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GBB Roundtable: Grading Joerger

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-drops Joerger bomb-

Photoshop by Trisity Miller

Just yesterday we were watching Lionel Hollins sub in Gilbert Arenas and Hamed Haddadi in the fourth quarter of Game 7, destroying all chances to defeat the Los Angeles Clippers in the 2011 NBA Playoffs.

Now? We're 11 games into the David Joerger-era.

And it's been a bumpy ride. It's too early to judge Joerger as a whole due to the size of his body of work. But after 11 games and a 6-5 record, we've decided to come together for a roundtable to speak on his less-than-a-full-month tenure as the head coach of the Memphis Grizzlies:

1. Right now Joerger is 6-5. Grade his performance as a head coach based on what you've seen so far?

Joe Mullinax: I would give him a C+. Considering the uproar that came with the Hollins non-renewal and the fact you could rationally argue the Grizzlies went further than they should have last postseason, Joerger was stepping into a hornet's nest. The struggles defensively have been concerning, but the offense has done some good things ball movement wise, especially the last few games. Mike Conley is more aggressive so far this season and appears to have taken an early big step forward. Hell, even Tony Allen has had some success offensively at times this season, a nod to the offense fitting both of their skill sets.

Matt Hrdlicka: C. I think reasonable Grizz fan expected some bumps, and the rocky start has made it easy to blame Joerger. I didn't expect it to be this bumpy, but I don't have any doubts about the long term track of this team, provided Marc Gasol returns to form. And if he doesn't... it doesn't really matter who the coach is.

Chris Faulkner: I've have to give him a C+. It's been a rough start to the Joerger Era, but I think we've yet to see the best that Dave Joerger has to offer as a head coach. He's not cluess, he's just having some horrible luck to start the season.

Kevin Yeung: I was planning to give Joerger a C- before the game tonight, but the feel-good performance tonight has led me to irrationally bump that grade to a C. I can't help but feel like, with three wins in a row now, we're finally turning the corner. Things were tough enough early in the season that I have to mark Joerger down for that, but if we can maintain the good we've been seeing while continuing to cut down on the bad, things could continue to be really fun. The defense is regrouping itself, and guys are starting to execute the offense as it was designed. Yes, optimism.

2. What has Joerger done best in his first 11 games as a head coach?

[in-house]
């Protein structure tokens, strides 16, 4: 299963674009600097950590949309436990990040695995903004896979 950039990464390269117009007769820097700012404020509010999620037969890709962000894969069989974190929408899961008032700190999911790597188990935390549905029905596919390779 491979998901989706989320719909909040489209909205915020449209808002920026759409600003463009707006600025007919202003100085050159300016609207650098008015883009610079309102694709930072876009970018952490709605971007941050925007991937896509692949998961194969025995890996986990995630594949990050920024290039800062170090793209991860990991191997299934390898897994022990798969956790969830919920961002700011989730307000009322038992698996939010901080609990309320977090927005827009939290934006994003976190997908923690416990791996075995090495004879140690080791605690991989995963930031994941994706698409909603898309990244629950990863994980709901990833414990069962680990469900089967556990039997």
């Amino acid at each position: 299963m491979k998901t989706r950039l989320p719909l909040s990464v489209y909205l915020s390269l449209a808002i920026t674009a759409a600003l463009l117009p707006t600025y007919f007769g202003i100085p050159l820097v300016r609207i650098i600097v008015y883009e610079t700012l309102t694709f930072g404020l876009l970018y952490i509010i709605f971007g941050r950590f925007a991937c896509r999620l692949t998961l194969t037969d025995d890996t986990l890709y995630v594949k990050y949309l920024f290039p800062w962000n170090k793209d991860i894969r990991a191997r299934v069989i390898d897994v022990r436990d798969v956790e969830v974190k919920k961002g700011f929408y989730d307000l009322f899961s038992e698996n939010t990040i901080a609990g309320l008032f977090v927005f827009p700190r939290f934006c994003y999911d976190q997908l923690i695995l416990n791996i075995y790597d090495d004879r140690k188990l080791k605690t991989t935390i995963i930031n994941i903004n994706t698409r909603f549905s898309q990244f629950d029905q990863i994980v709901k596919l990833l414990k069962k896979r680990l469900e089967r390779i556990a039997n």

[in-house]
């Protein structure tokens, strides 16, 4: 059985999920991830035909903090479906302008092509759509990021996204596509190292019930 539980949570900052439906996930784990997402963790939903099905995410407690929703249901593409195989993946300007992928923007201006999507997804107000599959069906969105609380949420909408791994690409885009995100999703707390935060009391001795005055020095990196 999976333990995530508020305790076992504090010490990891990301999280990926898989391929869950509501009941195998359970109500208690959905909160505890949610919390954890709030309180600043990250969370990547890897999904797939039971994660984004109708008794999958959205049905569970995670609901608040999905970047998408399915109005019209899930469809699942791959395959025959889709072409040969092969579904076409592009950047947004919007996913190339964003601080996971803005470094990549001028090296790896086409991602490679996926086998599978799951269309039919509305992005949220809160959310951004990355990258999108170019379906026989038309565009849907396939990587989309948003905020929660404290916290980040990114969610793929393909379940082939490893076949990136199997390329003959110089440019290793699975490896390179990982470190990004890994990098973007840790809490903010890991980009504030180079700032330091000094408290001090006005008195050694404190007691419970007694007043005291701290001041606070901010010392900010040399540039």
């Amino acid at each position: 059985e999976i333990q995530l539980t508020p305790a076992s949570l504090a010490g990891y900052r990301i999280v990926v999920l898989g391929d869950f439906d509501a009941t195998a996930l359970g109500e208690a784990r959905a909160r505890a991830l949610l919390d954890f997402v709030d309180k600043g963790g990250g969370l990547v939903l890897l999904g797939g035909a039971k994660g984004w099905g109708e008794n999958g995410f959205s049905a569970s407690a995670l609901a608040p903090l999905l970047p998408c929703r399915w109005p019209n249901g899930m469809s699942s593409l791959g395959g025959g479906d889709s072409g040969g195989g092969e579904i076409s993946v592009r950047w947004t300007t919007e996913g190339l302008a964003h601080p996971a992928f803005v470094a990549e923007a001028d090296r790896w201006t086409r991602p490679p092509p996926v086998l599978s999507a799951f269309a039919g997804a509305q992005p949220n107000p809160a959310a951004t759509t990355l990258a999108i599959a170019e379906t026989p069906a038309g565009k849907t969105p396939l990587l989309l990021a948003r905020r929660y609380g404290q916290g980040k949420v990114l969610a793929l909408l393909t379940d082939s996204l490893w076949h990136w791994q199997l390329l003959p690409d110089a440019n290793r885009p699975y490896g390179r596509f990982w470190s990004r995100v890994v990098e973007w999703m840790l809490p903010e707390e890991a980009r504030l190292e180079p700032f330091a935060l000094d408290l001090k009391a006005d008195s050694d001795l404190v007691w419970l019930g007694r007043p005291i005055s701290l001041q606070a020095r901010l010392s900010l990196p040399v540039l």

Mullinax: Joerger has done well taking all of the early season issues in stride. Whether it was making light jokes about gum offered to him possibly being laced with something after the Pelicans loss or continuing to experiment with line-ups even when people were asking why, Joerger is doing his best to put his imprints on this team. This is important going forward. An issue for new head coaches is how getting questioned early can impact them. Joerger needs to stand firm to his vision for the team. That doesn't mean not making adjustments, but he cannot change who he is as a coach because of early growing pains.

Hrdlicka: He's implemented some structural changes in the in-flow game play -- letting rebounders bring the ball up-court under no pressure; cross-matching in semi-transition; a slightly higher emphasis on guarding corner 3's on defense -- that are all probably positive long-run. Also, some of his play calls out of timeouts have been awesome.

Faulkner: This ties in to the next question. Joerger has been unafraid to experiment with lineup options and rotations, so he should have a really solid idea of what he has to work with this season (until an inevitable trade occurs).

Yeung: Maybe this isn't the "best" thing he's done in terms of what's been successful (this would probably be his implementations to the offense), but I've really enjoyed Joerger's creativity with his lineups. It didn't seem too popular with some of the others, but I liked it personally. He's got possibly the deepest Grizzlies roster ever, and I'm enjoying his experimenting. We've seen various three guard lineups including Tony Allen, Mike Conley, Jerryd Bayless and Nick Calathes. We've seen Marc Gasol and Kosta Koufos twin towers lineups. We even saw all-bench lineups (which should probably go). They haven't all been killer lineups, clearly, but they've been really interesting to explore with upside remaining to be found. So, props for that.